live for 17 more years, but, in the Americas of Donald Trump and Paul 
Ryan, that is not going to happen.
  At 2, I was diagnosed with cystic fibrosis. And this individual 
indicates: I got married. I hope one day to have children. But without 
the Affordable Care Act, they too may lose their lives.
  ObamaCare saved my life. What now? This was a gentleman, lying in bed 
with my dog, recovering from the most recent surgery, when the news 
alert went off on my iPhone after midnight. Breaking news: the Senate 
has just taken a major step toward repealing the Affordable Care Act. 
Fear, that is what I and millions of Americans felt.
  This is a breast cancer survivor, and she is worried about being able 
to survive.
  So there are many stories like this, and there are stories of the 
disabled and senior citizens who may be thrown out of nursing homes and 
children who are very sick who may, because of a preexisting disease, 
not have insurance.
  I am glad to be with you on the floor, and I think I will end by 
saying, my commitment is to see that this never

[[Page H5173]]

happens to the American people; that whatever the shenanigans and 
negotiating that are going on in the Senate--and I respect the other 
body, but whatever is going on to pass a bill that may kill people, or 
cause people to lose their lives under the medical system, or, in fact, 
throw people off of insurance, I believe we have a moral obligation to 
stand in the gap and stand against this.
  I really would lift up my hand to my friends, Senators and others, I 
lift my hand. Let us sit down to the negotiating table together, and 
let us save lives.
  Mr. Speaker, I rise to join my colleague in strong opposition to the 
issue of repealing, revising, and replacing the Affordable Care Act 
presented by the Republicans.
  Tonight, after seven years of claiming to have a workable replacement 
for the Affordable Care Act, the Senate, just as House Republicans 
before them, showed their hand; and it is empty.
  Senate Republicans have finally released their draft version of the 
House-passed American Health Care Act and it is clear why they kept it 
behind closed doors all this time.
  Today, the Congressional Budget Office and the staff of the Joint 
Committee on Taxation (JCT) completed their estimate of the direct 
spending and revenue effects of the Better Care Reconciliation Act of 
2017, which is the Senate amendment in the nature of a substitute to 
H.R. 1628.
  The Senate bill would increase the number of people who are uninsured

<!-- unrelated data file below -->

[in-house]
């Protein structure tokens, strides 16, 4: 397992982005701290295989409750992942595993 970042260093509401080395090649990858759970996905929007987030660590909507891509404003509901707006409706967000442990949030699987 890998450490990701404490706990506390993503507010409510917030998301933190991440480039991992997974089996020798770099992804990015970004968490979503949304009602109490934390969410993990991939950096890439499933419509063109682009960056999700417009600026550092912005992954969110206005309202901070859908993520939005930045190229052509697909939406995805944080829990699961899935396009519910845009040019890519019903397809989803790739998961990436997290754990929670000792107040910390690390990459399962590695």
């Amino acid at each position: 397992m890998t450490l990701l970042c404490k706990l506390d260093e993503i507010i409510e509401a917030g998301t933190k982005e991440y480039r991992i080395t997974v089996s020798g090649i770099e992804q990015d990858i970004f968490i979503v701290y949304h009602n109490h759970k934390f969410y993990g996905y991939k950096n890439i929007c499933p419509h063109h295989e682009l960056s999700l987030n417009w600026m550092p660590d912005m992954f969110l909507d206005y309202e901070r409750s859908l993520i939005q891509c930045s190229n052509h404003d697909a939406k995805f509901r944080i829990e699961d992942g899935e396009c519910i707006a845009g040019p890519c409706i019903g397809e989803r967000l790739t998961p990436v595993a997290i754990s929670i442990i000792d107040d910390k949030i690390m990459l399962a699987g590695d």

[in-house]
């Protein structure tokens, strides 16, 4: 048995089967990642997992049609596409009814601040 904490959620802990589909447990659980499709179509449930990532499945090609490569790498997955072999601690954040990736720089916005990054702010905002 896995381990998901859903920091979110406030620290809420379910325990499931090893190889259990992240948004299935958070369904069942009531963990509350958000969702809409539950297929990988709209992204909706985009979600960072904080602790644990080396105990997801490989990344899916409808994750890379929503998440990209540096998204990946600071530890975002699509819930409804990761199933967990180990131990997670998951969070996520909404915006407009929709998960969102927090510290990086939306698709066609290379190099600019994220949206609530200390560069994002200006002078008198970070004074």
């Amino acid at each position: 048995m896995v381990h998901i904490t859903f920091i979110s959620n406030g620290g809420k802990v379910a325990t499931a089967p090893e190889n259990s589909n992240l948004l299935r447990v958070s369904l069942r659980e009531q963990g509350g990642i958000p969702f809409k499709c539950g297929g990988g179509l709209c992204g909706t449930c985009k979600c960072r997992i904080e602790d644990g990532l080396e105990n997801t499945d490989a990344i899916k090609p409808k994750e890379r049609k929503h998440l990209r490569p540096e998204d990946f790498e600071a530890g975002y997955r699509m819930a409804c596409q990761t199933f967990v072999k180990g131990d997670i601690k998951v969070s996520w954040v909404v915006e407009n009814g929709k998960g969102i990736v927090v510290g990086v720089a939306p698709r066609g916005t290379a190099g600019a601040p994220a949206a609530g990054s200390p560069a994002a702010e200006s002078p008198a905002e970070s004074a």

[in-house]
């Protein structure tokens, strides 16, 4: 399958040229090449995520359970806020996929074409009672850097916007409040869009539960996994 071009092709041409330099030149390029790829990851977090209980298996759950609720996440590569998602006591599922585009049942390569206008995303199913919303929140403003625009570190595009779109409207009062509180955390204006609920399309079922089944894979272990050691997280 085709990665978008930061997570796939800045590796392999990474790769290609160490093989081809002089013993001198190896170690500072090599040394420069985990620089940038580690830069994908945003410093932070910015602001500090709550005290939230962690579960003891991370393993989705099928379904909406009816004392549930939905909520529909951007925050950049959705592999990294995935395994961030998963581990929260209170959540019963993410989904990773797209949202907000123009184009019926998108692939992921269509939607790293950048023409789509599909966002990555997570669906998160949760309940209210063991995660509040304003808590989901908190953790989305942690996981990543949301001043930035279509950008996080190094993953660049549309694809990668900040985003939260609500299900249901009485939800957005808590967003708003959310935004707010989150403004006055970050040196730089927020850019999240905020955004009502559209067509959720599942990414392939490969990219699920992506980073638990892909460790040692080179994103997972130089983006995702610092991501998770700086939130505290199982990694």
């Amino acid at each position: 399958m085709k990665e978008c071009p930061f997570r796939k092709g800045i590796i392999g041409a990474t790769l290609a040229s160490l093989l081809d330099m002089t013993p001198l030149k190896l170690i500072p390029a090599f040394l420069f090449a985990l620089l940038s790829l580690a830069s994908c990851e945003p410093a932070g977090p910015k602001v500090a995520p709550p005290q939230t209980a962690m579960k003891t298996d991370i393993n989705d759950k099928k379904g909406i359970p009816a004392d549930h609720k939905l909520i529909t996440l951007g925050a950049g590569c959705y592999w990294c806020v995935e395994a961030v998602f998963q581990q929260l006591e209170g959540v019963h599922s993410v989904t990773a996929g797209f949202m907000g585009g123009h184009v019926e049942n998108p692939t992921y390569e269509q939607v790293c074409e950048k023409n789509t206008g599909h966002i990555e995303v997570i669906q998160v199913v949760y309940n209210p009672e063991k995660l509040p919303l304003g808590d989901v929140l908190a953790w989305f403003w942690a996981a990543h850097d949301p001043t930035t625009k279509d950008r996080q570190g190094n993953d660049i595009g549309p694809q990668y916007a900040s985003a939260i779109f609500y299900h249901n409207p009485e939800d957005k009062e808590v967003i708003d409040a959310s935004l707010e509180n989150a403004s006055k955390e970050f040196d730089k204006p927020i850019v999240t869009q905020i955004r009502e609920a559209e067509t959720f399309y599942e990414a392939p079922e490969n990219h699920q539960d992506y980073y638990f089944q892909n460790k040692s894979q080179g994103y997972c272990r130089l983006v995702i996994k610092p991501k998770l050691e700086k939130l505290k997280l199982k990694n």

by 22 million in 2026 relative to the number under current law, 
slightly fewer than the increase in the number of uninsured estimated 
for the House-passed legislation.
  By 2026, an estimated 49 million people would be uninsured, compared 
with 28 million who would lack insurance that year under current law.
  Senate Trumpcare is yet another plan that promotes Wealth Care--if 
you are billionaire or a millionaire you will become wealthier.
  If you are part of the middle class or the working poor your economic 
you will become less well-off due to higher health insurance cost or 
out of pocket health care expenses.
  Earlier today, they were making changes to address the growing chorus 
of objections to their ill-conceived attempt to end Obamacare for more 
than 20 million Americans
  The change they proposed could be described as a post-script that 
people should try to keep health insurance coverage while they strip 
away the assistance that makes health insurance a right that is 
affordable and accessible to all Americans.
  The reality of keeping health insurance under the Republican proposal 
would be nearly impossible for the very sick who are receiving coverage 
under Medicaid.
  The added difficulty for the chronically ill is that their 
preexisting condition may mean higher premiums that the Republican plan 
will not help them cover through subsidies or the removal of 
prohibitions that insurance companies cannot discriminate against them.
  If you or your loved one depends on Medicaid you will be worse off 
because the insurance market may allow you to purchase insurance, but 
there is no subsidies to help you purchase plans, and no control over 
how high a premium might become.
  The Senate bill is worse than the one that passed the House, with 
deeper cuts to Medicaid and a ban on Planned Parenthood funding for one 
  Just like the bill that passed the House, this proposal would likely 
strip coverage from millions of Americans and do nothing to address